Bug #35320 Wrong semantics of multi-component constraint name
Submitted: 16 Mar 2008 12:45 Modified: 17 Mar 2008 5:44
Reporter: Dmitry Lenev Email Updates:
Status: Verified Impact on me:
Category:MySQL Server: DDL Severity:S3 (Non-critical)
Version:4.1, 5.0, 5.1 OS:Any
Assigned to: CPU Architecture:Any

[16 Mar 2008 12:45] Dmitry Lenev
MySQL allows to specify multi-component constraint names (i.e. names consisting of several identifiers separated by '.'), for example, for foreign keys, but interprets such names in non-standard and impractical fashion.

SQL-standard says that multi-component constraint name should be either schema.constraint or catalog.schema.constraint, where schema and catalog
should be schema and catalog of the table on which constraint is created.

Whereas MySQL interprets such names as table.constraint or database.table.constraint correspondingly and requires that database and table part of the name are the same as for table for which constraint is created.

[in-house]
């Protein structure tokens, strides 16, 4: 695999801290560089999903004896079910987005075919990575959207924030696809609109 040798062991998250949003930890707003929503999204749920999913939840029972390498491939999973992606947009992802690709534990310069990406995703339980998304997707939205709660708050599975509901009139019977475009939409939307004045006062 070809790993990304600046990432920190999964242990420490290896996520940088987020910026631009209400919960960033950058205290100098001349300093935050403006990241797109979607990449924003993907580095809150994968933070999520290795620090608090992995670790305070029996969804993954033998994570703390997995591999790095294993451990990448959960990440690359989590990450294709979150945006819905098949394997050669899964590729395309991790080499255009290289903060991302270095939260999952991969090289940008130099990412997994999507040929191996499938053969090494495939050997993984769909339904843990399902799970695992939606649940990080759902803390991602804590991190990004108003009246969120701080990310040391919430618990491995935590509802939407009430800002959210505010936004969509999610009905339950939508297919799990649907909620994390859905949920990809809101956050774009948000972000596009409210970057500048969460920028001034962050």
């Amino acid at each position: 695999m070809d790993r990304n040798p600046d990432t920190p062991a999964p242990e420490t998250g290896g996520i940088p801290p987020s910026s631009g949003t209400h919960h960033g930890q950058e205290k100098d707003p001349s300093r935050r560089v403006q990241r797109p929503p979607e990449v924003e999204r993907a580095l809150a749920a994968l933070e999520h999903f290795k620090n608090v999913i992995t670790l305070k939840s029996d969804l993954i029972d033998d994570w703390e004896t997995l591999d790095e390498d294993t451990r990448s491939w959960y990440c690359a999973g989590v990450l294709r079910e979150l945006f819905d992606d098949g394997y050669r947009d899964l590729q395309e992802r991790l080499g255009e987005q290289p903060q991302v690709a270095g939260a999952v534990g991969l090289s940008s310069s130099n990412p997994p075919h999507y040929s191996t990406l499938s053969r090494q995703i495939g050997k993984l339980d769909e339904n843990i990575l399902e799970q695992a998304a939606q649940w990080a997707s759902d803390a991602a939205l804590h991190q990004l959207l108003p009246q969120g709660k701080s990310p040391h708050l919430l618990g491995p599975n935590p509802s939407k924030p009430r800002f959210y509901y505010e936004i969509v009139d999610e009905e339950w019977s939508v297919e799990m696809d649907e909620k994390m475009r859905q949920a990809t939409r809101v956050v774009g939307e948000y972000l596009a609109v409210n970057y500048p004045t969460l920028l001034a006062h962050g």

How to repeat:
use test;
create table t1 (i int primary key);
create table t2 (i int, constraint test.c foreign key (i) references t1 (i));
# Above statement emits "ERROR 42000: Incorrect table name 'test'"
create table t2 (i int, constraint std.test.c foreign key (i) references t1 (i));
# Above statement emits "ERROR 42000: Incorrect database name 'std'"

Suggested fix:
Fix server to follow standard semantics.
[17 Mar 2008 5:44] Valeriy Kravchuk
Thank you for a problem report.
[8 Oct 2019 1:28] Federico Razzoli
In 8.0 both those statements fail with a 1064 syntax error. If this behavior is correct, the bug seems to be fixed.